A teacher’s good work often shines in her students, and for Windsor High School choral director Tracee White, the product of her hard work now shines on television.
White is the former teacher of rising star Kymberli Joye, a current finalist on NBC’s television reality competition The Voice. Joye’s vocal talents have landed her a spot in the top 10 on the program, which airs Mondays and Tuesdays.
White, who taught Joye for four years and learned that her protégé was auditioning for the show earlier this year, has been following her former student’s successes, even incorporating her progress into lessons for her choir classes.
“I make it educational,” White says, adding that she shows each performance to her classes. “They write reflections and critiques on the vocal performances. They look forward to that every week.”
An added bonus was when her star student was able to visit Windsor High School recently to share her experiences on The Voice—a huge morale-booster for current students.
“Kymberli told them to never give up on their dreams, no matter what it is you are doing, and even if it doesn’t happen right away,” says White.
The world stage
Often, a music teacher will work with a student for the duration of that child’s school experience—forming a relationship that lasts many years.
White recalls watching Joye transform from a shy freshman to a confident vocalist who sang the national anthem at her 2009 graduation. She then left to study at Berklee College of Music in Boston.
“You can see growth and confidence building up,” White explains, adding that in Joye’s high school career, she performed various types of music with different groups. “You see their growth not only as musicians, but as people.”
White knows that a teacher’s influence can be profound. Growing up in Bloomfield, she dreamed of being a teacher. Her connection to music, however, was born at school when her elementary school music teacher saw a musical spark in her.
“When I was eight, my music teacher contacted my mom and asked, ‘Who is Tracee studying with?’” White recalls. “When my mother said I wasn’t taking lessons anywhere, my teacher said, ‘I can see something in her’—and so my parents got a piano.”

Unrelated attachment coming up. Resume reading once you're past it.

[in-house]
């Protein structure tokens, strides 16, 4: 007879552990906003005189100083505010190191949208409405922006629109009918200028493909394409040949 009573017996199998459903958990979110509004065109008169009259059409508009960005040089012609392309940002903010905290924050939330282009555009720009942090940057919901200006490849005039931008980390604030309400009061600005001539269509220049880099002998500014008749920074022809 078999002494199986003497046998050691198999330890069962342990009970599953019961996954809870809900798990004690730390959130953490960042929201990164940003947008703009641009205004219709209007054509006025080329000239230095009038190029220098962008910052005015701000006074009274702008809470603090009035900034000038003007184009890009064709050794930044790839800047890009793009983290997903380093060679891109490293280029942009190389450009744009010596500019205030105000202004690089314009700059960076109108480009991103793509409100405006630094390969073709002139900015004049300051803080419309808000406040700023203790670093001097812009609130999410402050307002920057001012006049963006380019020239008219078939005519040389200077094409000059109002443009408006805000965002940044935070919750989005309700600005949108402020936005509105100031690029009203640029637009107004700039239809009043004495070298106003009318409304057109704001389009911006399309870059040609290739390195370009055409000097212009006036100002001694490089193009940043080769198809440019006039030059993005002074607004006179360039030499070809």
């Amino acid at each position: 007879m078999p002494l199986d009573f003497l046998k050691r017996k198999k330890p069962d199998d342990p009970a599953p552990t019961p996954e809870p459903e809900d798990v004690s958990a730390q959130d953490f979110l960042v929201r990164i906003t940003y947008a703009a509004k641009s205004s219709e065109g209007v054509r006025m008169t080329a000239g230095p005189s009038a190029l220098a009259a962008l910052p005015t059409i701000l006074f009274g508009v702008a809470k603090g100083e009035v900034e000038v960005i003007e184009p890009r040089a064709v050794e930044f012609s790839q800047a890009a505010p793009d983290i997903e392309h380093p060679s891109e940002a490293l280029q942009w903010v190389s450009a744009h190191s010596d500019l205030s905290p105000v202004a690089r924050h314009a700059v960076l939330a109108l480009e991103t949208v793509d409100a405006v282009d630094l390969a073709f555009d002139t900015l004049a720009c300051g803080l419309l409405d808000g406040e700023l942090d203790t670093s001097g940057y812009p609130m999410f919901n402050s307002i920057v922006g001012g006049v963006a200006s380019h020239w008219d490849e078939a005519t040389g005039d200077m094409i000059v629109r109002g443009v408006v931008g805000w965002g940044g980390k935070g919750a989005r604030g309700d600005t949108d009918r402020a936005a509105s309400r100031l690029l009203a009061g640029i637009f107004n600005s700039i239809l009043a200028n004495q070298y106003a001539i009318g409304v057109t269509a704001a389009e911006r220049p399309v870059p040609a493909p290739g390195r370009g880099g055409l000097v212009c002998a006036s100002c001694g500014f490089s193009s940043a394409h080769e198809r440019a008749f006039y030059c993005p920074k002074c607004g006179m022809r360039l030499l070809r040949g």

White went on to play French horn, sing, and ultimately combine her love of music with her desire to teach. She credits her elementary school teacher for helping her find that vision.
“It was she who got me to where I am now,” says White, adding that she strives to do the same for her students.
Indeed, former students of White’s have gone on to become music teachers, perform on Broadway, and travel the world—all the while keeping in touch to share their successes and remind her of the positive influence she has had.
Kymberli Joye, of course, is currently her most high-profile former student. Before landing on The Voice, the 26-year-old was singing backup for various performers and working with gospel singer J.J. Hairston, for which she has been nominated for a Grammy.
But it’s Joye’s role on The Voice, as part of pop superstar Kelly Clarkson’s team of talent, that White is able to witness personally each week on the small screen, however nerve-wracking those episodes may be.
“I’m screaming, hollering, rewinding… It’s like I’m there! I’m just as nervous!” White confides. “I feel like she can win this whole thing. She has the voice, and she’s teachable… She was always open to hearing what could better her performance…She just has it. She’s the whole package.”